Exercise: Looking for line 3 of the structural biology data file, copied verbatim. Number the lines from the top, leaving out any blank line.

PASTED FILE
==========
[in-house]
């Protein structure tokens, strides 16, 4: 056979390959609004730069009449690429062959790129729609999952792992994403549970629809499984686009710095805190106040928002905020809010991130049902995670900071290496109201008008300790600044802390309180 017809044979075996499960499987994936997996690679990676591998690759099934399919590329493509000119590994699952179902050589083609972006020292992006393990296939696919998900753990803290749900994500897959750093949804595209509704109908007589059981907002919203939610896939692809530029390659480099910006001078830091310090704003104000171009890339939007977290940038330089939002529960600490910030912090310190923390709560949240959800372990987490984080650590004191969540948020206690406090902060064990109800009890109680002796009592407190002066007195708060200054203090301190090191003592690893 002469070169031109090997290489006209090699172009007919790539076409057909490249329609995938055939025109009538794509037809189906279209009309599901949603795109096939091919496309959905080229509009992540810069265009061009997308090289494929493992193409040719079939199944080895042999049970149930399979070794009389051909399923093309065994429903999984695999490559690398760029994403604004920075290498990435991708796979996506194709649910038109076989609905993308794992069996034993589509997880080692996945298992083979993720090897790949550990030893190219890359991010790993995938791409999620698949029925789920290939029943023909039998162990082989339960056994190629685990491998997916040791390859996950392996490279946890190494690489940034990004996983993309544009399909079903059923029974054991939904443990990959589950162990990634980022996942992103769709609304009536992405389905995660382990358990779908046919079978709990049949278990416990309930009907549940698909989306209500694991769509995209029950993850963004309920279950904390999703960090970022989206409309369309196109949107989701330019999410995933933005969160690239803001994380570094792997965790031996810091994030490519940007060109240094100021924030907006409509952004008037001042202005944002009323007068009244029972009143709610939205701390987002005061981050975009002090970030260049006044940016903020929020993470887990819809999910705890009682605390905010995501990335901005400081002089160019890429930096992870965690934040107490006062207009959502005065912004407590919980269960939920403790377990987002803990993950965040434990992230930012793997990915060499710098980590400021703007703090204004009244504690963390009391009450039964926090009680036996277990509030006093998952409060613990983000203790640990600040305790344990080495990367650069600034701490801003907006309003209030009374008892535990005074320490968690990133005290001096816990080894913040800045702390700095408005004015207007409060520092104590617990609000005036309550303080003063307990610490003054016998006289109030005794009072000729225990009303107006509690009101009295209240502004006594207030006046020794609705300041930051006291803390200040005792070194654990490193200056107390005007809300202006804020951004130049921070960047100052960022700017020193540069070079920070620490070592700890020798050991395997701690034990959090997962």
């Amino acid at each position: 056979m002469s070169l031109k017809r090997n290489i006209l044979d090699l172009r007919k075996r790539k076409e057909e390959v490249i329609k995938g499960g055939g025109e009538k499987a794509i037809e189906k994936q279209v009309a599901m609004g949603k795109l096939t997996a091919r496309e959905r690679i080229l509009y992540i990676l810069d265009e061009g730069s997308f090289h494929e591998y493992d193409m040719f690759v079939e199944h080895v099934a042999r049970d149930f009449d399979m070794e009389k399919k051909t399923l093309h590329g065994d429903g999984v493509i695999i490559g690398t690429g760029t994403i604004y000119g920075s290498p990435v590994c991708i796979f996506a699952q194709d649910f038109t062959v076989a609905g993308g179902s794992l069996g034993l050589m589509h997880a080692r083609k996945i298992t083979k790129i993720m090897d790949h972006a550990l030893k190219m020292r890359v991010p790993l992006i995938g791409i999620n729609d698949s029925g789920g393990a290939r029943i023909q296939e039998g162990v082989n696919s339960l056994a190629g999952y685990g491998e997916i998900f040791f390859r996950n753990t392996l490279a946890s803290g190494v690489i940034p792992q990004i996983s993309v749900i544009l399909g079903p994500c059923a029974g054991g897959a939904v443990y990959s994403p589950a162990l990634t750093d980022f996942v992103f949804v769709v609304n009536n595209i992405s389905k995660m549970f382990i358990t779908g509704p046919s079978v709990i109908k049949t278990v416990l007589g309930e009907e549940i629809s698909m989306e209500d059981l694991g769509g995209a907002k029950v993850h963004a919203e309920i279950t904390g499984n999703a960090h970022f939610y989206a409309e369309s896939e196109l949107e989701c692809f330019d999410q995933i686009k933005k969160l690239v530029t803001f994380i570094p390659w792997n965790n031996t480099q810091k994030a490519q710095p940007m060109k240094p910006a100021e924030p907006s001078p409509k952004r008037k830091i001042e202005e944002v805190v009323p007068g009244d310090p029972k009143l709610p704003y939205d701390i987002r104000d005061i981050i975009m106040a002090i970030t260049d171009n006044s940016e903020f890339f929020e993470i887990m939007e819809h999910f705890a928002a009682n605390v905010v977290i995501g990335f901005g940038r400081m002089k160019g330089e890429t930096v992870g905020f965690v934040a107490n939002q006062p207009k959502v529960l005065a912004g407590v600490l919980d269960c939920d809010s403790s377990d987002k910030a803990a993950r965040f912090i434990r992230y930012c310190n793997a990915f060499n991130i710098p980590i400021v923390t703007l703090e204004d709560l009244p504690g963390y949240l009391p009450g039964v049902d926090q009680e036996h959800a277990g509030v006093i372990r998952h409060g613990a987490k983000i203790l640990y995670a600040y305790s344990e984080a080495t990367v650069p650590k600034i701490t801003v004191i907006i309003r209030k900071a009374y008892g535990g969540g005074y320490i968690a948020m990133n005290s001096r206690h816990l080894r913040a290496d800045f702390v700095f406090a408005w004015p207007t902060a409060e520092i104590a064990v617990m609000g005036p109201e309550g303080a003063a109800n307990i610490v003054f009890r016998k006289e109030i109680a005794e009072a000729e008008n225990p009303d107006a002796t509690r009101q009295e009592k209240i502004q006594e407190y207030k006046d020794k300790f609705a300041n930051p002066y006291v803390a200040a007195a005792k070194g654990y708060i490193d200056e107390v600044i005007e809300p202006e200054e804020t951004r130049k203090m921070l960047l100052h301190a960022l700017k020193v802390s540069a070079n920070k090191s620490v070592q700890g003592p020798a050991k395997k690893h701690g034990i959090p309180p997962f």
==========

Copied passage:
């Amino acid at each position: 056979m002469s070169l031109k017809r090997n290489i006209l044979d090699l172009r007919k075996r790539k076409e057909e390959v490249i329609k995938g499960g055939g025109e009538k499987a794509i037809e189906k994936q279209v009309a599901m609004g949603k795109l096939t997996a091919r496309e959905r690679i080229l509009y992540i990676l810069d265009e061009g730069s997308f090289h494929e591998y493992d193409m040719f690759v079939e199944h080895v099934a042999r049970d149930f009449d399979m070794e009389k399919k051909t399923l093309h590329g065994d429903g999984v493509i695999i490559g690398t690429g760029t994403i604004y000119g920075s290498p990435v590994c991708i796979f996506a699952q194709d649910f038109t062959v076989a609905g993308g179902s794992l069996g034993l050589m589509h997880a080692r083609k996945i298992t083979k790129i993720m090897d790949h972006a550990l030893k190219m020292r890359v991010p790993l992006i995938g791409i999620n729609d698949s029925g789920g393990a290939r029943i023909q296939e039998g162990v082989n696919s339960l056994a190629g999952y685990g491998e997916i998900f040791f390859r996950n753990t392996l490279a946890s803290g190494v690489i940034p792992q990004i996983s993309v749900i544009l399909g079903p994500c059923a029974g054991g897959a939904v443990y990959s994403p589950a162990l990634t750093d980022f996942v992103f949804v769709v609304n009536n595209i992405s389905k995660m549970f382990i358990t779908g509704p046919s079978v709990i109908k049949t278990v416990l007589g309930e009907e549940i629809s698909m989306e209500d059981l694991g769509g995209a907002k029950v993850h963004a919203e309920i279950t904390g499984n999703a960090h970022f939610y989206a409309e369309s896939e196109l949107e989701c692809f330019d999410q995933i686009k933005k969160l690239v530029t803001f994380i570094p390659w792997n965790n031996t480099q810091k994030a490519q710095p940007m060109k240094p910006a100021e924030p907006s001078p409509k952004r008037k830091i001042e202005e944002v805190v009323p007068g009244d310090p029972k009143l709610p704003y939205d701390i987002r104000d005061i981050i975009m106040a002090i970030t260049d171009n006044s940016e903020f890339f929020e993470i887990m939007e819809h999910f705890a928002a009682n605390v905010v977290i995501g990335f901005g940038r400081m002089k160019g330089e890429t930096v992870g905020f965690v934040a107490n939002q006062p207009k959502v529960l005065a912004g407590v600490l919980d269960c939920d809010s403790s377990d987002k910030a803990a993950r965040f912090i434990r992230y930012c310190n793997a990915f060499n991130i710098p980590i400021v923390t703007l703090e204004d709560l009244p504690g963390y949240l009391p009450g039964v049902d926090q009680e036996h959800a277990g509030v006093i372990r998952h409060g613990a987490k983000i203790l640990y995670a600040y305790s344990e984080a080495t990367v650069p650590k600034i701490t801003v004191i907006i309003r209030k900071a009374y008892g535990g969540g005074y320490i968690a948020m990133n005290s001096r206690h816990l080894r913040a290496d800045f702390v700095f406090a408005w004015p207007t902060a409060e520092i104590a064990v617990m609000g005036p109201e309550g303080a003063a109800n307990i610490v003054f009890r016998k006289e109030i109680a005794e009072a000729e008008n225990p009303d107006a002796t509690r009101q009295e009592k209240i502004q006594e407190y207030k006046d020794k300790f609705a300041n930051p002066y006291v803390a200040a007195a005792k070194g654990y708060i490193d200056e107390v600044i005007e809300p202006e200054e804020t951004r130049k203090m921070l960047l100052h301190a960022l700017k020193v802390s540069a070079n920070k090191s620490v070592q700890g003592p020798a050991k395997k690893h701690g034990i959090p309180p997962f």